Leica has a split personality, straddling the line between luxury brand and maker of workhorse professional cameras. The Leica T (Type 701), at $1,850 (street, body only), falls more in the luxe category and represents an entirely new system for the company.
Price aside, on paper the Leica T, with its 16.3-megapixel APS-C-size CMOS sensor, appears to be a worthy competitor in the crowded rangefinder-style ILC market (specifically cameras with APS-C and Four Thirds sensors). This roster includes the Fujifilm X-E2 ($800, street, body only), Olympus Pen E-P5 ($800, body only), Panasonic Lumix GX7 ($848, body only), Samsung NX3000 ($530, with 16–50mm lens), and Sony a6000 ($649, body only). But it lacks some features that many of these boast, such as image stabilization, phase-detect autofocus, and a built-in electronic viewfinder.
The most striking thing about the camera is its single-piece aluminum body; Leica tapped Audi designers to get the look. Its 3.7-inch touchscreen, the biggest in this class of ILCs, displays a surprisingly intuitive interface. We were eager to run it through the Popular Photography Test Lab and give it a workout in the field.
In the Test Lab
The Leica T earned our second-highest rating of Extremely High in image quality at ISO 100–800. Its resolving power matches that of the competition, with an average of 2325 lines at ISO 100 in our tests, not far below the 2500-line cutoff for Excellent. Its resolution rating hit Very High at ISO 3200 with 2160 lines and High at the top ISO of 12,500 with 1900 lines.
The camera ships with Adobe Photoshop Lightroom; we used the latest version, 5.6, to apply various levels of noise reduction manually in converting the RAW files we shot under test conditions in our lab to TIFFs for measurement in DxO Analyzer 5.3. We found that 25% luminance reduction for ISOs 100–400 and 50% for ISOs 800–12,500 yielded the best balance between noise control and resolution.
Noise stayed in Extremely Low territory for ISOs 100 and 200, and pushed into Very Low for ISOs 400 and 800. Noise was Moderately Low at ISO 1600, just squeaked into Moderate levels at ISO 3200, and hit Unacceptable for the two top sensitivity settings.
To compare, both the Samsung NX3000 and Olympus E-P5 eked out Moderate ratings up to ISO 6400. But the Leica did tend to keep noise levels in check better than the Fujifilm and Sony at the upper reaches until ISO 12,500, where its score fell to 5.7 compared with 3.5 for the Fujifilm and 3.8 for the Sony (all Unacceptable on our rating scale).
Where did the Leica truly excel? Color accuracy, where its average Delta E hit 4.9, easily in Excellent territory. All of its rivals also logged an Excellent rating, but the closest any came to its numerical score was the Samsung, at 5.5.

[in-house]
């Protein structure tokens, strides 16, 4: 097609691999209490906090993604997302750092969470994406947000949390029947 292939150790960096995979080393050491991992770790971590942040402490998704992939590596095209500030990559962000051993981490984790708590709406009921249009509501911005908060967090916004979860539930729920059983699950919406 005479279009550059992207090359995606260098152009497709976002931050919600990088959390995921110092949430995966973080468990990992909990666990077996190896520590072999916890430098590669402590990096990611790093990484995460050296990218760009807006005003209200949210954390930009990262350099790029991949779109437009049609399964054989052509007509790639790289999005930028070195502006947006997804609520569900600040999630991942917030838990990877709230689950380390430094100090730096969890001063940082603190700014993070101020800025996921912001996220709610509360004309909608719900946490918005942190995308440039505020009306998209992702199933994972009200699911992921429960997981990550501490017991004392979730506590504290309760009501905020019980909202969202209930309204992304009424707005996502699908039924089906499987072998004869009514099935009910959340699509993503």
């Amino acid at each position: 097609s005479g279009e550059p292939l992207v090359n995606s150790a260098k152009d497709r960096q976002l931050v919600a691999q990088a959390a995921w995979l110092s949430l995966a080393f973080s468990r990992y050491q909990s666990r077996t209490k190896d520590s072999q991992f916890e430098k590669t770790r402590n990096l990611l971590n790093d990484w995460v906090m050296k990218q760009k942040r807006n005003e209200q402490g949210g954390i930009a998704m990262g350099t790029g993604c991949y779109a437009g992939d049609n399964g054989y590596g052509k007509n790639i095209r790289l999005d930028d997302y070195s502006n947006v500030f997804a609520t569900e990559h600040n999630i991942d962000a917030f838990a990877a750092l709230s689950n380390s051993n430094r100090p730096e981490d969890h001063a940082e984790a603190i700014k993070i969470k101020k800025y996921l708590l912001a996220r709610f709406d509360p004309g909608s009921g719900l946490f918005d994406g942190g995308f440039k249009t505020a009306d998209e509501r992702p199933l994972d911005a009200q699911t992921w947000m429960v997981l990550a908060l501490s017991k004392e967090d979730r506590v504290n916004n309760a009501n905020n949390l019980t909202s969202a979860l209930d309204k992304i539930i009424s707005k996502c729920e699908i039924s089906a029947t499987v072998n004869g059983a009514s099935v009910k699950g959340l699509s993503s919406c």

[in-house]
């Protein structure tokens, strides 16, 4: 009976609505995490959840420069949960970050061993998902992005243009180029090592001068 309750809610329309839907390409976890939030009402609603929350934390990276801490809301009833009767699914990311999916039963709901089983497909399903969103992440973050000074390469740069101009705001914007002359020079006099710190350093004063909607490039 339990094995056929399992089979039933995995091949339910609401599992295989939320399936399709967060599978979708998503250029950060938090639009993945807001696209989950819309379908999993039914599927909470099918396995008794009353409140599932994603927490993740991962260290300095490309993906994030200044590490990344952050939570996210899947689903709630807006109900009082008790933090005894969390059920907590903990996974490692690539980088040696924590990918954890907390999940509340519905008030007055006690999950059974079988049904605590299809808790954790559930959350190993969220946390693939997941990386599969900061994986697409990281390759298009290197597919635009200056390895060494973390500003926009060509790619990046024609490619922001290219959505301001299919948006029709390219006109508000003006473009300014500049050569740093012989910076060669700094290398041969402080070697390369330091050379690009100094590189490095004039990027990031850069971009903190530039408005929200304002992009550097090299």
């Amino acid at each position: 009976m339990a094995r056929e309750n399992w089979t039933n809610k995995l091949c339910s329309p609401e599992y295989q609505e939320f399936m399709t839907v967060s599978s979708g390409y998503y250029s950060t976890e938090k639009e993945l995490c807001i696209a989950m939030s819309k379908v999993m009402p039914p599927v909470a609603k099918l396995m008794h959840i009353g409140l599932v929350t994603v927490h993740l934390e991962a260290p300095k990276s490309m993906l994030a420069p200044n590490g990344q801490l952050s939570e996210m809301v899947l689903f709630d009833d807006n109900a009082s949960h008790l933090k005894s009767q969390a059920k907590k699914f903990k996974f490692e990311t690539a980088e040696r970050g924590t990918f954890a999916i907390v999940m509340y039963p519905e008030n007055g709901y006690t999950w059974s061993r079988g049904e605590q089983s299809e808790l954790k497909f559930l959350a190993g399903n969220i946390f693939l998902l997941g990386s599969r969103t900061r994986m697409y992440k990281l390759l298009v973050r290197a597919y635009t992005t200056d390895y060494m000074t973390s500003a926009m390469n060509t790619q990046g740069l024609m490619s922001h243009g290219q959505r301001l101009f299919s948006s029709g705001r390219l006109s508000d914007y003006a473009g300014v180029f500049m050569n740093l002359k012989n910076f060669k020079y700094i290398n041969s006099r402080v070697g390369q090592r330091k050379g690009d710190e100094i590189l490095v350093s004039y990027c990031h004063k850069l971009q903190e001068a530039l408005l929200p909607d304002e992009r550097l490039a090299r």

In the Field
Bulkier than its rivals, the Leica T is also the least ergonomic of the bunch, though it is quite attractive to look at. Its solid aluminum design makes it uncomfortable to hold for long periods of time; the edges of the camera are sharper than we’d like and tend to dig into the hand. The $80 case, a silicone skin that covers the front of the body during shooting, doesn’t help all that much, as it, too, has sharp edges.
The T has no built-in EVF—though Leica’s accessory Visoflex Tp 020 EFV, which slips into the hot-shoe, can be yours for $700 (of its competitors, only the Olympus Pen E-P5 and Samsung NX3000 lack an EVF). We split our time using the Visoflex and the LCD to frame shots, and found the Visoflex on par with or better than the competition in resolution and detail. However, we experienced some serious image lag when we pressed the shutter button halfway to lock focus and then moved the camera around. This delay was also visible on the LCD.
Autofocus proved a crippling issue in our field tests. With no phase-detect AF points, the Leica is at a major disadvantage compared to most of its competitors. Although it focused fine in moderate or brighter lighting, it still felt sluggish compared with most other ILCs. In low light, AF frequently failed or took far too long to be of help. Another quibble: the Leica T’s smartphone-style touch-to-focus mode cannot be used when shooting with the accessory EVF.
In terms of button layout, the Leica T has two unmarked control dials, whose functions change based on shooting mode, plus a video record button and a shutter button that doubles as both an on/off switch and a flash engager. Nearly all controls, except for basic exposure adjustments, require users to interact with the touchscreen display. This is reminiscent of a smartphone, with items laid out in a neat square grid you can arrange to suit your own shooting style. There are two sets of menus, the first of which is quicker to access; you can add items from the secondary menu to the primary one for faster control.